Summary: The persecuted church in Philadelphia is part of the true Israel
Unto the Church in Philadelphia, Write
Philadelphia was the sixth church which Jesus addresses in Revelation. It was noted for its rich volcanic soil which was good for the raising of grapes. But the presence of volcanic soil also meant that the area was subjected to strong earthquakes. The aftershocks of one such quake was so strong that the inhabitants fled the city for the fields and stayed there for fear of being crushed by falling buildings.
The city also underwent several name changes over its history, After receiving Roman help in an earthquake, the city was named Neo Caesarea. Then it was changed back to Philadelphia again. Later on, it was renamed in honor of the Flavian dynasty. But when Domitian ordered half of the vines to be cut down to reduce the competition for the vineyards in Italy, it was changed back to its original name.
Philadelphia means “Brotherly Love” and was named in honor of a loyal brother to the king which founded the city.
We know from the text that there was a Jewish community in Philadelphia which seems to have served as the main opposition to the church. The church did not appear to be much affected by either the Pagan worship or emperor worship at this time, although this is an argument from silence.
Exposition of the Text
The message to the church begins with “Thus saith the Holy One, The Real One, the One who holds the key of David.” Unlike the other churches in which a piece of the vision of Jesus in chapter one is directly applied, there is not direct quote here. In the original vision, Jesus identifies Himself as having the keys of hell and of death, but not the Key of David. He is also identified in the first chapter as the “true witness”, but here we have simply “true (one).
In Jesus introduction of himself to the church at Philadelphia, Jesus is stressing His Old Testament credentials. He is the “Holy One (of Israel) which is one of the ways Yahweh reveals Himself to Israel. By saying this, Jesus is identifying Himself as the LORD of the covenant He made with Israel, the One who, Moses met on Mt. Sinai. As the “Truthful One”, Jesus indicates that he had been perfectly faithful to His side of the covenant which He had made which implies that the failure was entirely due to the unfaithfulness of the nation of Israel. When Jesus means that He has the key of David, an allusion to Isaiah 22, He is also stating His humanity as the Son of David. He is also claiming the legitimate authority He has as the King of Israel. So as the faithful LORD and King, He has the authority to rule over His people.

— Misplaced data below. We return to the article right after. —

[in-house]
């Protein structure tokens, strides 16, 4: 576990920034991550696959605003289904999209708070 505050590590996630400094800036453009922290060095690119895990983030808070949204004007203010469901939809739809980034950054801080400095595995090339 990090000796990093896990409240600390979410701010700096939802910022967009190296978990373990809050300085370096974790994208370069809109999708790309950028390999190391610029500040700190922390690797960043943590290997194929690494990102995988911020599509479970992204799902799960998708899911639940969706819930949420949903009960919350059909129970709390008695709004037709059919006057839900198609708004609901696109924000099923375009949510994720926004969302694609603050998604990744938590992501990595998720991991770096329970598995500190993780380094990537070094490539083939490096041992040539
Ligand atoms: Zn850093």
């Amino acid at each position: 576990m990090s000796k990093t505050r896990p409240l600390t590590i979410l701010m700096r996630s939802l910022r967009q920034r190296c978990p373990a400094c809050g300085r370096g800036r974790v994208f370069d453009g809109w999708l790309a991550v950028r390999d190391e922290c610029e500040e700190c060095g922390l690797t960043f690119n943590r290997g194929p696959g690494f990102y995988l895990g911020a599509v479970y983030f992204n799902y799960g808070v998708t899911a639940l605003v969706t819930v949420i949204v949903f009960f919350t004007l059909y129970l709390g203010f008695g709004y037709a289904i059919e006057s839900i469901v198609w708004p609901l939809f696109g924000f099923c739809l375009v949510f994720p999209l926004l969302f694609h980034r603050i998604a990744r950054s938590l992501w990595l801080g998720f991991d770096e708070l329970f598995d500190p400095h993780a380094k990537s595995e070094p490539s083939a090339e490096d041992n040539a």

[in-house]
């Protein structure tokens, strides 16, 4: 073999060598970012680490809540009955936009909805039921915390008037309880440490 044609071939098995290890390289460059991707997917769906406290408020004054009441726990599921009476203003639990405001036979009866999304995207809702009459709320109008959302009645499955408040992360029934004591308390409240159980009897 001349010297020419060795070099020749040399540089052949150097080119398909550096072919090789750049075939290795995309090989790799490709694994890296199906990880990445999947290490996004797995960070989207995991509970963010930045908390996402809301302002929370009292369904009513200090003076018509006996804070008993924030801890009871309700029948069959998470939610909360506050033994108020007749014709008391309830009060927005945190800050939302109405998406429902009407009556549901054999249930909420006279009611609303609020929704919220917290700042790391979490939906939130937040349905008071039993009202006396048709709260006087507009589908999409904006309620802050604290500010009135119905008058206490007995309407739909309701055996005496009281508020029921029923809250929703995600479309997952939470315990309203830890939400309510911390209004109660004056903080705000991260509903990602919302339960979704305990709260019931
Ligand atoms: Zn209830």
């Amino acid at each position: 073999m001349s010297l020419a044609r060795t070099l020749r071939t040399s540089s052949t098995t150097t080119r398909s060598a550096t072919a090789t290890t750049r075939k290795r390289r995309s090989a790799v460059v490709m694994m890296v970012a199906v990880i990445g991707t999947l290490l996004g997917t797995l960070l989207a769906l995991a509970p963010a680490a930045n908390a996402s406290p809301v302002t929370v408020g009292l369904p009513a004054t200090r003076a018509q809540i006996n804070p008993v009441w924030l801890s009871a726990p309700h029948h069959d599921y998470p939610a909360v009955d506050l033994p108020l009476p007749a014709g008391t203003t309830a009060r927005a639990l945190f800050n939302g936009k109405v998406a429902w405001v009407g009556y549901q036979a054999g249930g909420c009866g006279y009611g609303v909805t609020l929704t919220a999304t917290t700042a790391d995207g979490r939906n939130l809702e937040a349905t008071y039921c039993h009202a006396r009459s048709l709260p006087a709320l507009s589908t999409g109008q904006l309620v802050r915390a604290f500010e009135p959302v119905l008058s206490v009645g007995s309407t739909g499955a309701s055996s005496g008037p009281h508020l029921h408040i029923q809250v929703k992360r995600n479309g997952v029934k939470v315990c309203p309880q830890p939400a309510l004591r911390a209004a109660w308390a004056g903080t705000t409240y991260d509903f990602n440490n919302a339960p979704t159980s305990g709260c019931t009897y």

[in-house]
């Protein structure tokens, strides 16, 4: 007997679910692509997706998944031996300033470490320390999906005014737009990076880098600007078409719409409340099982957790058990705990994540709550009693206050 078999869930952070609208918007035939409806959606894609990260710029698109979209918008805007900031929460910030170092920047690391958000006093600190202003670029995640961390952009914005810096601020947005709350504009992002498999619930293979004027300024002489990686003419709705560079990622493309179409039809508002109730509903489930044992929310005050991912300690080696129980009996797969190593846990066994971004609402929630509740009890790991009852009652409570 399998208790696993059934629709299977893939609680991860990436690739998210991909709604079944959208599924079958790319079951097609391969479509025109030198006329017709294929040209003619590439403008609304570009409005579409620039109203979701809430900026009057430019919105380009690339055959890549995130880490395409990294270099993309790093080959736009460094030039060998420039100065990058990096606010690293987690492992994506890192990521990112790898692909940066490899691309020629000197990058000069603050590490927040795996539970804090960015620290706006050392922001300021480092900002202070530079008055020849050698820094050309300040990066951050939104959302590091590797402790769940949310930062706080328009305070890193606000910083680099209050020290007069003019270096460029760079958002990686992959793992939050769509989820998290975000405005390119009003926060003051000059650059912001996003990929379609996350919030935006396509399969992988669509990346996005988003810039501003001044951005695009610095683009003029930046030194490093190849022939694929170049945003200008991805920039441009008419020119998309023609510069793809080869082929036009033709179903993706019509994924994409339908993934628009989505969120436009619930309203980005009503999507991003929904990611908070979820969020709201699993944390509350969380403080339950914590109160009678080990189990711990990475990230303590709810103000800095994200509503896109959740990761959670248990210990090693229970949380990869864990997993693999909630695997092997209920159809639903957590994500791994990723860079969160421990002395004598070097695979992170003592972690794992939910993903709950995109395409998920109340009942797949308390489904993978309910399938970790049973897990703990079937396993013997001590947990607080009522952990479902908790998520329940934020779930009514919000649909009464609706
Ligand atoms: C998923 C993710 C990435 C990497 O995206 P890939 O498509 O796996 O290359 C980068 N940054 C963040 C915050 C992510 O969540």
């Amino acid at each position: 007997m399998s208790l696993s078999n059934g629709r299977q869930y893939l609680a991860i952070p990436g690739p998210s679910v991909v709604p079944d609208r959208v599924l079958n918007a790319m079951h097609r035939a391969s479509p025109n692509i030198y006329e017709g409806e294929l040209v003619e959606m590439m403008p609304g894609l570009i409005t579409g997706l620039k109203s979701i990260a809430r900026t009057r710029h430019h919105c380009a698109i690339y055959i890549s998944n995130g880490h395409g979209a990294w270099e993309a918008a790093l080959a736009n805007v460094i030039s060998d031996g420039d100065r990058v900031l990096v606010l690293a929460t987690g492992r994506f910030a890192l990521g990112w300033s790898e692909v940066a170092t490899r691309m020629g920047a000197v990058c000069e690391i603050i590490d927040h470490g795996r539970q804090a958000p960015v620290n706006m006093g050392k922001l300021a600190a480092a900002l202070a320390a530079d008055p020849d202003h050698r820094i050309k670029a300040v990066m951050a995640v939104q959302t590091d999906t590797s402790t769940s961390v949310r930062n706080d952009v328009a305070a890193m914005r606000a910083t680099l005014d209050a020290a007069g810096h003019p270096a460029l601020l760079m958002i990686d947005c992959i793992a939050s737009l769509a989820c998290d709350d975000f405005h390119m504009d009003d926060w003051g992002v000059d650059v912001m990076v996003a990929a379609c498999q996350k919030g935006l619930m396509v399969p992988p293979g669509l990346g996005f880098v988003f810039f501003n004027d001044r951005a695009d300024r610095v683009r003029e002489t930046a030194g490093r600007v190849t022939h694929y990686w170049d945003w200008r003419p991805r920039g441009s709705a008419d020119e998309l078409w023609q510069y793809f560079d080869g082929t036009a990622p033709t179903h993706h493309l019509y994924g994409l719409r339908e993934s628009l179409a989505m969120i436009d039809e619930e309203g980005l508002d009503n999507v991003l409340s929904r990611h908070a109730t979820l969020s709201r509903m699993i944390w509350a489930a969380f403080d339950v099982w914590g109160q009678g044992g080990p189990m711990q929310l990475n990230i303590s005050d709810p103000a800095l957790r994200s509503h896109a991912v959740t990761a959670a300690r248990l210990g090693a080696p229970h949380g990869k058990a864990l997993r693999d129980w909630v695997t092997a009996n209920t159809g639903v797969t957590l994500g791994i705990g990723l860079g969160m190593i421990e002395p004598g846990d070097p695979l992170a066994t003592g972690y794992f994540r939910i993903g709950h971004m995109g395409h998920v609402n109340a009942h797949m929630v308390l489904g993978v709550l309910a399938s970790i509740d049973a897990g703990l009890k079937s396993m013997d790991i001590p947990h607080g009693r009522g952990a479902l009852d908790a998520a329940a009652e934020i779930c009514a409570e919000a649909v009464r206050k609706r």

Jesus the LORD has the right to determine who has access to Him. By the failure of Israel and Judah to keep the stipulations of the covenant, they had forfeited all rights to access. The door was shut to them. Indeed, the only access to the presence of God would have to be by God’s sovereign grace. If Jew could not enter by merit, neither could the Gentile. The grace of God alone determines who can enter through the door. In the Gospel, Jesus calls himself the door to the sheepfold by which His sheep can enter and go out. To have the door open identifies the sheep as being His. He is then telling the church at Philadelphia that they are the legitimate Israel. He is also saying that those to whom the door is closed that they are not.
This door remains open for the church at Philadelphia to enter into the presence of God. God keeps it open, and no one else is able to shut them out. This of course implies that there are those who have tried. This church was having a difficult struggle with the Jewish community there. In this respect, it was similar to the situation the church at Smyrna faced with the synagogue, although we don’t know if the persecution had advanced to the same degree here. What seems likely here is that the Jewish synagogue had denounced the Christians and had probably excommunicated them.
This excommunication would have put the safety of the church on shaky ground. It would have removed the umbrella of protection that the legitimacy of Judaism in the eyes of Rome offered. As an illicit religion which made claims for Jesus that the Emperor reserved for himself, the Christians were in some danger of arrest and punishment. Part of the punishment that could have been inflicted would start with confiscation and exile. They faced being locked out of the city as they had been locked out of the synagogue.